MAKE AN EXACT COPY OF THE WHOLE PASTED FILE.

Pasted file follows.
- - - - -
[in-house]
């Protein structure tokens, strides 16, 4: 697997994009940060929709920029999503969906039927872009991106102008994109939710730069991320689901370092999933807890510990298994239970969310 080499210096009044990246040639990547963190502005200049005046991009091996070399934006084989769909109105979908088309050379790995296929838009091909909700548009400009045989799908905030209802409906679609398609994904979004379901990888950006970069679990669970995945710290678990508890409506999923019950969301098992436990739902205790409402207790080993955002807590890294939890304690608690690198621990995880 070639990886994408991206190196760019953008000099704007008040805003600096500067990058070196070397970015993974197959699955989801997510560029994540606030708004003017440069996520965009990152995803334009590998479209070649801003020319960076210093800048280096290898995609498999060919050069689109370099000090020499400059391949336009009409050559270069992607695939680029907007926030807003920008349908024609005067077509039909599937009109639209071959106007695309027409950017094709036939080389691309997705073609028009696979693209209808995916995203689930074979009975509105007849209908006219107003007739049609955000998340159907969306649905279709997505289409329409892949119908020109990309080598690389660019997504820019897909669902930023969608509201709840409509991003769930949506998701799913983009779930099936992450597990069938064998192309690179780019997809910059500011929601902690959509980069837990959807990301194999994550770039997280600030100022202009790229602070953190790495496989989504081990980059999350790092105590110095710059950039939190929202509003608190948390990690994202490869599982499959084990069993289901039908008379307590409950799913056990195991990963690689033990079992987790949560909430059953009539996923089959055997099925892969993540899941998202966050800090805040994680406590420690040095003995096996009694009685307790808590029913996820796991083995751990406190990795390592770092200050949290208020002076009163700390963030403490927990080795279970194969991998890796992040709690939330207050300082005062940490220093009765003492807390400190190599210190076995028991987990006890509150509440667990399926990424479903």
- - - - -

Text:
[in-house]
């Protein structure tokens, strides 16, 4: 697997994009940060929709920029999503969906039927872009991106102008994109939710730069991320689901370092999933807890510990298994239970969310 080499210096009044990246040639990547963190502005200049005046991009091996070399934006084989769909109105979908088309050379790995296929838009091909909700548009400009045989799908905030209802409906679609398609994904979004379901990888950006970069679990669970995945710290678990508890409506999923019950969301098992436990739902205790409402207790080993955002807590890294939890304690608690690198621990995880 070639990886994408991206190196760019953008000099704007008040805003600096500067990058070196070397970015993974197959699955989801997510560029994540606030708004003017440069996520965009990152995803334009590998479209070649801003020319960076210093800048280096290898995609498999060919050069689109370099000090020499400059391949336009009409050559270069992607695939680029907007926030807003920008349908024609005067077509039909599937009109639209071959106007695309027409950017094709036939080389691309997705073609028009696979693209209808995916995203689930074979009975509105007849209908006219107003007739049609955000998340159907969306649905279709997505289409329409892949119908020109990309080598690389660019997504820019897909669902930023969608509201709840409509991003769930949506998701799913983009779930099936992450597990069938064998192309690179780019997809910059500011929601902690959509980069837990959807990301194999994550770039997280600030100022202009790229602070953190790495496989989504081990980059999350790092105590110095710059950039939190929202509003608190948390990690994202490869599982499959084990069993289901039908008379307590409950799913056990195991990963690689033990079992987790949560909430059953009539996923089959055997099925892969993540899941998202966050800090805040994680406590420690040095003995096996009694009685307790808590029913996820796991083995751990406190990795390592770092200050949290208020002076009163700390963030403490927990080795279970194969991998890796992040709690939330207050300082005062940490220093009765003492807390400190190599210190076995028991987990006890509150509440667990399926990424479903």